Jamie’s rape at the hands of BJR was one of the most brutal and visceral scenes I have ever watched on TV. The conversations that ensued, of course, ran the gamut of revulsion to gratefulness. There were fans who felt it was too much, unnecessary, and triggering. Others felt that it opened a door to necessary conversations about male rape. Fergus’ rape, Brianna’s, Mary’s, and finally, …Claire’s gang rape were all scenes depicted in the books and all, important to the plot except…Claire’s gang rape. I’ve tried and tried to understand how this moved the plot forward, I just haven’t come up with an answer that would warrant this scene being important to the rest of the story…at least for Claire. I looked at how this changed her going forward. She has moments of PTSD, but in truth, I don’t think it does break her or change how she looks at the world. I’m not minimizing the experience, it was awful and she suffers for it. PTSD has a way of making us understand that we cannot control our reaction to trauma whether we claim we won’t be shattered by it or not. But, I just don’t see how Claire is significantly changed. She is still kind, she still has mercy for those who don’t deserve it. She may be more cautious, warier of men, but it does not seem to impact her choices. She seems to be able to compartmentalize what happened to her. I know the death of Lionel Brown has some significance to the plot, but there truly could have been another way to move that story-line forward besides an even more brutal rape than the books portrayed. Jamie, on the other hand, is changed. He always called himself a bloody man, but I always felt his actions could be defended. When he utters”kill them all” some switch was turned on, a line crossed. “What a man will kill for he sometimes will die for” and at this point, for Jamie, the only thing worth killing and dying for is Claire. Jamie’s trajectory is changed by this event, but I have to believe he would have reached this point anyway… it’s not like Outlander lacks enough conflict to turn on his killer instincts.
I’m sure, like previous episodes that feature this subject matter, there will be folks who are angry and folks who are emotionally validated by this presentation. Like in the past, I’m sure I will be able to see both sides, my own confused reaction to this episode confirms that for me. I am just not sure what to think or even feel. I was moved and disturbed. But, when I reflect on all the images, symbolism, and words spoken in this episode, this morning the words that continue to resonate with me were spoken by Marsali. “He thought me no better than the dirt under his boot,” she tells Jamie. This has been our struggle, hasn’t it, to be seen as worthy of respect, dignity, and equality? For me, one of the most important things the series has shown us is the plight of women and how men value and devalue them. Claire moves from respected wife and healer, the valued Lady of the Ridge, to “Hedge Whore” in the eyes of the men who want to teach an uppity woman her place. Lionel Brown is an archetype for male privilege and the evilness of patriarchy. I would love to say women feeling like dirt under men’s boots is a thing of the past, but “casting couches” and every woman inspired to tell her story by the “me too” movement proves otherwise. Men like Lionel are alive and well still trodding us underfoot. We still struggle to be more than “a mere woman of no consequence”. But, thank God the story includes men like Ian and Fergus and Roger and…Jamie who fight for us and beside us. There are men who understand that honor and courage are matters of the bone and that ” in her blood is his honor is christened.”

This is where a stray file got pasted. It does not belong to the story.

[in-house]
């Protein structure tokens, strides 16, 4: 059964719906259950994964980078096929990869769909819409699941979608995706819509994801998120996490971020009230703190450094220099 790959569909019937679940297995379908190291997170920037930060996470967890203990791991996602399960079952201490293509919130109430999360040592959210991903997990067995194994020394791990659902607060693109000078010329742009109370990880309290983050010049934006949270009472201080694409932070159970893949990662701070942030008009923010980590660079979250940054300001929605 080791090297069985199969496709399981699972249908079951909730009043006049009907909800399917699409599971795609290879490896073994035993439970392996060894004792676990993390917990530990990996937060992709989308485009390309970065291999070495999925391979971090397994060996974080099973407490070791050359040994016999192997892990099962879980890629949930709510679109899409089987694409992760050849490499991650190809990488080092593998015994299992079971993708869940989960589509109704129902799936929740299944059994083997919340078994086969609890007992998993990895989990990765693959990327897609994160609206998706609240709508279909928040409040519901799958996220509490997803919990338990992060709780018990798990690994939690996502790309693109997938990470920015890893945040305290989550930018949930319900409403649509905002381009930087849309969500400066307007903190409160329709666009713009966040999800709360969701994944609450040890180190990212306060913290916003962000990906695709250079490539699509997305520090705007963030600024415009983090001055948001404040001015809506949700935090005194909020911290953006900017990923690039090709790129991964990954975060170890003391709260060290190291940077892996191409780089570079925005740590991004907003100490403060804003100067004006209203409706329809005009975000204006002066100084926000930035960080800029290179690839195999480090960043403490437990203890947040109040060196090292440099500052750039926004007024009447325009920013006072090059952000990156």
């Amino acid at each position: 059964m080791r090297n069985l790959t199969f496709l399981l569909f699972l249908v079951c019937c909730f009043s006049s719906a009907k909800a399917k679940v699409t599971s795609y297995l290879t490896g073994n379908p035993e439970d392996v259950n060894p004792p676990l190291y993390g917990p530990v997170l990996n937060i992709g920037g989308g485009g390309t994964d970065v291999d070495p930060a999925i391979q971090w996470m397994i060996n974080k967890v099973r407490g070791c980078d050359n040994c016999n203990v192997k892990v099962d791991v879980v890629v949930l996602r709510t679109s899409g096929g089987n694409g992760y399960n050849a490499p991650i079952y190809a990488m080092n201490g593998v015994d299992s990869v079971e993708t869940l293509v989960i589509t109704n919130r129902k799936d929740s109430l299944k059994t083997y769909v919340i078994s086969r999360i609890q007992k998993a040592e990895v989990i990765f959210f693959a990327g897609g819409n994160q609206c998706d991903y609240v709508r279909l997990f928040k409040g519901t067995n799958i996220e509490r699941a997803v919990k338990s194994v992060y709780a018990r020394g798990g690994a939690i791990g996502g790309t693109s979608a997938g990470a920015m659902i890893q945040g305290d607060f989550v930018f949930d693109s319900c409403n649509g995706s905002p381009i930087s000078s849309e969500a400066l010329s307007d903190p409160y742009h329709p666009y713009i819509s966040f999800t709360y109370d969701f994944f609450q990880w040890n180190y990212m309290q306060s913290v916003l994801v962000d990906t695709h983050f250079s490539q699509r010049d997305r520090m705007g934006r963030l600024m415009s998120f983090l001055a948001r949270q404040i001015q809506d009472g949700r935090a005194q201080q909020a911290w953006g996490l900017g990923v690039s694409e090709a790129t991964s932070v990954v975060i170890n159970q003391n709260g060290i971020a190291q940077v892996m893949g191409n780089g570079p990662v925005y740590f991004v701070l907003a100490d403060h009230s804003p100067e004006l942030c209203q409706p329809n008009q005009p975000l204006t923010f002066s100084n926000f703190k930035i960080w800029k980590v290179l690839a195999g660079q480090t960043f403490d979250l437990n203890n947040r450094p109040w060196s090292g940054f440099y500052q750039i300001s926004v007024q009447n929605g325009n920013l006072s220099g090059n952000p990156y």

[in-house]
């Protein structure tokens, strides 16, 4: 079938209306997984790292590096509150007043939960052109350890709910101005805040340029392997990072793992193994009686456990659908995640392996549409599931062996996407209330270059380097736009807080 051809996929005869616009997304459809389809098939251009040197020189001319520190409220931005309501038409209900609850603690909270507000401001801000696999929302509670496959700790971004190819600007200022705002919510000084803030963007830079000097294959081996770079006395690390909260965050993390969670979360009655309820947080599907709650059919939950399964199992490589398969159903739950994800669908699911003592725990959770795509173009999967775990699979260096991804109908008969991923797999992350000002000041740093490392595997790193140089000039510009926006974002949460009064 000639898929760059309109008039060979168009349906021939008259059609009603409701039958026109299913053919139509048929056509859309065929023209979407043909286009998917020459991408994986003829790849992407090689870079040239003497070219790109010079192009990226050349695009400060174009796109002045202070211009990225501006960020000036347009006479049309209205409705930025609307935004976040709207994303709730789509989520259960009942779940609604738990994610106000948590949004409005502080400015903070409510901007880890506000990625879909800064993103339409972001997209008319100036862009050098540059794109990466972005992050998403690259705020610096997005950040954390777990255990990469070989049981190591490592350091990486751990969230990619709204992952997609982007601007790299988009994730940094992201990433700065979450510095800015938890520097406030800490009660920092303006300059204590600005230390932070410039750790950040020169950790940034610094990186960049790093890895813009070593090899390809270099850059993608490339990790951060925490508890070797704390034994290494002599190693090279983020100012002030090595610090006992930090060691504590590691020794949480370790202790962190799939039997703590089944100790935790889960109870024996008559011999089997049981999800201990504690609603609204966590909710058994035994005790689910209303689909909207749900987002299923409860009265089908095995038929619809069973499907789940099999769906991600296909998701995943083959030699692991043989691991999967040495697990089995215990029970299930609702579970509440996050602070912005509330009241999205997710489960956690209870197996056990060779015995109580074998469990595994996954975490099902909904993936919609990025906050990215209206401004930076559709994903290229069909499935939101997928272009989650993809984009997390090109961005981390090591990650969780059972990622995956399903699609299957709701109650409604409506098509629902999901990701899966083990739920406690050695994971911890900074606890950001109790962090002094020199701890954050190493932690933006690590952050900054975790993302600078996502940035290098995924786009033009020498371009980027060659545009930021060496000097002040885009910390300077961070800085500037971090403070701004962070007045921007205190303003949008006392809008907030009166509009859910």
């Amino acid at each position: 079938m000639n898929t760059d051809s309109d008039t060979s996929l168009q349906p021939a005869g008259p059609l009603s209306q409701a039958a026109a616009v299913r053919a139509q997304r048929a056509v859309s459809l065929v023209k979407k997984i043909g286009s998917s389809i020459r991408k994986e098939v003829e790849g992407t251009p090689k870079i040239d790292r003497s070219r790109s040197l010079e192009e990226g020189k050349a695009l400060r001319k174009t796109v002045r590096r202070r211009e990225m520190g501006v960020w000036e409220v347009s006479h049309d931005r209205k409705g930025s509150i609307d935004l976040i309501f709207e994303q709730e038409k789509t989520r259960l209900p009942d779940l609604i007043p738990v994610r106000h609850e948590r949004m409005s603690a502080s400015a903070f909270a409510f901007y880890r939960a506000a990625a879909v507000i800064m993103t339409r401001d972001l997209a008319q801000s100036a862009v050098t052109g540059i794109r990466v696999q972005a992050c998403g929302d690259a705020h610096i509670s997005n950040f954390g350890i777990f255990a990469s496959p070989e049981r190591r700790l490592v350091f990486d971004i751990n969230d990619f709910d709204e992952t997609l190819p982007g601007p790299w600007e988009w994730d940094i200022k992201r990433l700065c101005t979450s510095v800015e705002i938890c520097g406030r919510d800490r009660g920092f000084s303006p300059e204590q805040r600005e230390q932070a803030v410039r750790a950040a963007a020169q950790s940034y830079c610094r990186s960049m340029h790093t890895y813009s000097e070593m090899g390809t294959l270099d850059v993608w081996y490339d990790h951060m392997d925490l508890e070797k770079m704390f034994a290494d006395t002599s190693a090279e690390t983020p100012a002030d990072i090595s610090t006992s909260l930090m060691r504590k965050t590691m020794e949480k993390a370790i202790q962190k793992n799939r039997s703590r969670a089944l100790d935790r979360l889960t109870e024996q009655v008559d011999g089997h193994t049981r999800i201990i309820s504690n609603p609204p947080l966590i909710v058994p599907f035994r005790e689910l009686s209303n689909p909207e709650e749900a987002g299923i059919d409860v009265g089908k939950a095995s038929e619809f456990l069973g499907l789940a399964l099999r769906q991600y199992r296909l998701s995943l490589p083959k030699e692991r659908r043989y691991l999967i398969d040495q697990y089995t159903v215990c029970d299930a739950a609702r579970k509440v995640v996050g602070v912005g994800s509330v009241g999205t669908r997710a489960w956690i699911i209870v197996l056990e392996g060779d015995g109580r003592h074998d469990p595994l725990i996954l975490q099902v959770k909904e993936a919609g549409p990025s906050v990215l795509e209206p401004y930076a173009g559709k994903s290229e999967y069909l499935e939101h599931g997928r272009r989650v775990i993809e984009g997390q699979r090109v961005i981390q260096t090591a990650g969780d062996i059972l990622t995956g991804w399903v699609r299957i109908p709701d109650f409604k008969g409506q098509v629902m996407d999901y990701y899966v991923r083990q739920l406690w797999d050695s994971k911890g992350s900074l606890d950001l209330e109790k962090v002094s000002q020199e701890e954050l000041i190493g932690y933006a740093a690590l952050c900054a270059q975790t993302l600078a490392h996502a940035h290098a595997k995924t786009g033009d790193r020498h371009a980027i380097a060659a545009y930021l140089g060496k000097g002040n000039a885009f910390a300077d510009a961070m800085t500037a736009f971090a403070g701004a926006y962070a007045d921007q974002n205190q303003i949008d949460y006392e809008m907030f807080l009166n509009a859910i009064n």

The image that has remained with me today is Claire naked in Jamie’s arms. I know that the premise is that they have had sex, but that is not what I see. What I see is vulnerability. In each other’s arms, Claire and Jamie are free to be themselves without fear, naked, battered, and bruised. I thought of Jamie’s trauma and his telling Claire that the part that makes him himself was a naked thing out in the open afraid and trying to find a blade of grass to hide underneath. They came together physically then and something was restored and he felt that she had built him a “lean-to” to hide under rather than a blade a grass. In her arms, he is safe, his healing can begin. In his arms,…she is safe…her healing has begun.
P.S. One of my readers pointed out that perhaps, I have answered my own questions, this deep relationship has been deepened by shared trauma.
“If my last words are not I love you. You will ken it is because I dinna have time”